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Everything posted by MNGopher

  1. Sorry for your loss. Did the Social Security Administration give you a reason why you are being denied benefits?
  2. We have a professional development bulletin board in our teachers lounge. We also have a whiteboard for union news. I think both of these would be a good place to post a copy of the NYT article.
  3. I full year of service credit is a big deal. It would be hard to pass that up. Congrats.
  4. Of course we must realize that the great first quarter just brought us back from our losses Q4 2018. Just keeping things in perspective 😀
  5. About 10% return for Q1 on my 65/35 portfolio.
  6. I'm about the same distance from retirement as you and I have the TR 2025 in my 403B. Vanguard recently reduced the expense ratios on these funds in their 403Bs. I think it's .09% instead of the .13% they have listed, but don't quote me on that number exactly.
  7. The main thing is put as much as you can afford in your tax advantaged accounts. It's always good to have a mix of tax deferred and Roth. Higher income years defer more. Lower income years do more Roth.
  8. https://www.investmentnews.com/article/20190304/FREE/190309976/vanguard-share-of-target-date-fund-market-becoming-obscene The drop to .09 expense ratio certainly doesn't hurt.
  9. Great news for you! The 403B(7) is non-annuitized and is a much better option for you for all the reason krow36 mentioned, plus I would assume, no surrender fee, and in general just easier to track your investments and performance. The "sub accounts" of traditional 403B annuities are very confusing and difficult to track what you are actually invested in.
  10. https://clark.com/insurance/variable-annuities-vs-life-annuities-by-the-number/ Not a new article, but pretty much straight to the point.
  11. When I switched my 403B to Vanguard the paperwork was called an exchange/transfer form. For mine it did require a signature of Third Party Administrator, so I had to mail it to them with a SASE and they forwarded it on to Vanguard. I'm not sure that every custodian has the same requirements though.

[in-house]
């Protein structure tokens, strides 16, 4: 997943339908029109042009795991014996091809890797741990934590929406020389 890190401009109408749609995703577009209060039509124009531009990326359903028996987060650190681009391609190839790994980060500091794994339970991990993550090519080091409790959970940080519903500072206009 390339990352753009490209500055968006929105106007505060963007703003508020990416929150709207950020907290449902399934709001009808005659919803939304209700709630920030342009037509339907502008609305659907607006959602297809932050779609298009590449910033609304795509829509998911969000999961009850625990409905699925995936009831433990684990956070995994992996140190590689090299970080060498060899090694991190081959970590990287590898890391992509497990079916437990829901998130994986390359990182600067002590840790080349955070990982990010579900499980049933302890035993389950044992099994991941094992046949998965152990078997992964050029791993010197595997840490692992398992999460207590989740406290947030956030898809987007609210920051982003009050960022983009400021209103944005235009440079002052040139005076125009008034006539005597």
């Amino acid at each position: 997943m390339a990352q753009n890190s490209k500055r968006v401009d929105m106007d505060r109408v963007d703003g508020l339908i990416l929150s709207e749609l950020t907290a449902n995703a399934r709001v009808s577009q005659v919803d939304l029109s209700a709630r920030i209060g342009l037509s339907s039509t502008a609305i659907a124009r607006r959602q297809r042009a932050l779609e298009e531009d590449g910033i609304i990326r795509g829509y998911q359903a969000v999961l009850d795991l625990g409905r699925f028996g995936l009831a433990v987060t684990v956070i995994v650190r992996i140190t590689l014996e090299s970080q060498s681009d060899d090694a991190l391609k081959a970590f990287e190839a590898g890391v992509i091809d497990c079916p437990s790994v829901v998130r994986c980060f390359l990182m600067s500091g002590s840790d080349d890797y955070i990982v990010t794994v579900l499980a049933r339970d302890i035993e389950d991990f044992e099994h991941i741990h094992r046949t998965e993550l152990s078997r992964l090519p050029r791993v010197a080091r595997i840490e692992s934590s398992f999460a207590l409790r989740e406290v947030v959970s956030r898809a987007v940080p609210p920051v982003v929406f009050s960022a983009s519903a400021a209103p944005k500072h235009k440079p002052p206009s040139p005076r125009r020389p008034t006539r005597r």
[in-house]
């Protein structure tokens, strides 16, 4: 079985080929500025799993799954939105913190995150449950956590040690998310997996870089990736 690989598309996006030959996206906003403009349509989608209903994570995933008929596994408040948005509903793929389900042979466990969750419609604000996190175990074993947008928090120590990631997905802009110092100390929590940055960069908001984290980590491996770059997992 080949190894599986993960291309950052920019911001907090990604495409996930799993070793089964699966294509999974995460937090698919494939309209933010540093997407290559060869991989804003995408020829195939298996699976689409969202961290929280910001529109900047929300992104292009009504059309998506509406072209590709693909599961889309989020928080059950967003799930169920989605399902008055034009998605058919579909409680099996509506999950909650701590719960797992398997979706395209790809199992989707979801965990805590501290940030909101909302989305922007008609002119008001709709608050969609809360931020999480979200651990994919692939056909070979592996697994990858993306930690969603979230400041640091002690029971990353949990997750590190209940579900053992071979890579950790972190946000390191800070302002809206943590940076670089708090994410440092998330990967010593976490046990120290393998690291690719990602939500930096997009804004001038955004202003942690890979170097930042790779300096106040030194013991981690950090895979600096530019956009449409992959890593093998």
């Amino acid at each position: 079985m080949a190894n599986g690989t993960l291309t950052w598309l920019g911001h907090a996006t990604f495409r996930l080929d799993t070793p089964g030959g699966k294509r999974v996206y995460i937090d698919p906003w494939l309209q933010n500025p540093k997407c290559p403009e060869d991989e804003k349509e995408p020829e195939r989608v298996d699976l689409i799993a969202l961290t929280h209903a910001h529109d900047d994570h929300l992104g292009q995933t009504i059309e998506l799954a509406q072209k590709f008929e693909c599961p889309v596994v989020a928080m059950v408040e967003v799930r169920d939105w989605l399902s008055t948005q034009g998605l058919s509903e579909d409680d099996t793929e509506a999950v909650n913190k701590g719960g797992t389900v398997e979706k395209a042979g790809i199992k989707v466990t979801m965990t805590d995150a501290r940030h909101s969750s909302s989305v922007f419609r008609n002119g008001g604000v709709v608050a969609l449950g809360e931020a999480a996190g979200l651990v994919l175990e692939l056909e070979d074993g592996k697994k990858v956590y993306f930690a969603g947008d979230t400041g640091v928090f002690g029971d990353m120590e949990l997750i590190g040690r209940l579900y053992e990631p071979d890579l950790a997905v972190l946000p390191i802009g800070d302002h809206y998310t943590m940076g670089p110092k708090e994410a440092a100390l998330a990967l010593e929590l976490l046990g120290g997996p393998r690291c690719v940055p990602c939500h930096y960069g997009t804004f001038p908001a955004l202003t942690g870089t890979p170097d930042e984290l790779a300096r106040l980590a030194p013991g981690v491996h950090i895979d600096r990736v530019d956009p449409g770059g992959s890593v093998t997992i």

12. True, but I have more in taxable then 403B (because of bad 403B choices most of my career), so I figure I might as well spend that first (pre 59.5).
  13. I read an interesting post on Bogleheads the other day. The poster was early 50's with a 50/50 allocation. He said that he only rebalanced one way, meaning that when stocks appreciated and hit his band, he would sell and buy bonds to get back to 50/50. But if stocks dropped, he wouldn't sell bonds to buy stocks. He just left it alone and continued to make his regular contributions as normal. I believe he had something like 20 years of minimal spending needs in fixed income, and wanted to keep it at that level.
  14. The woman in the example in this article (Susan) has about the same pension and social security payout that I am projecting for myself. I don't have anywhere near a million in tax deferred and I plan to retire at 57 or 58, with the help of taxable savings between age 57-59.5, 403 B between 59.5 and full retirement age (67), and Roth whenever extra is needed. I would question why she would work until 70 with that much deferred and a good pension only to start huge RMDs immediately. I would have retired sooner! I realize she is probably just a hypothetical example to make a point.
  15. ^ Agreed. I don't expect rebalancing to necessarily improve performance in the short term. I expect it to keep me at my desired risk tolerance which hopefully works out well long term.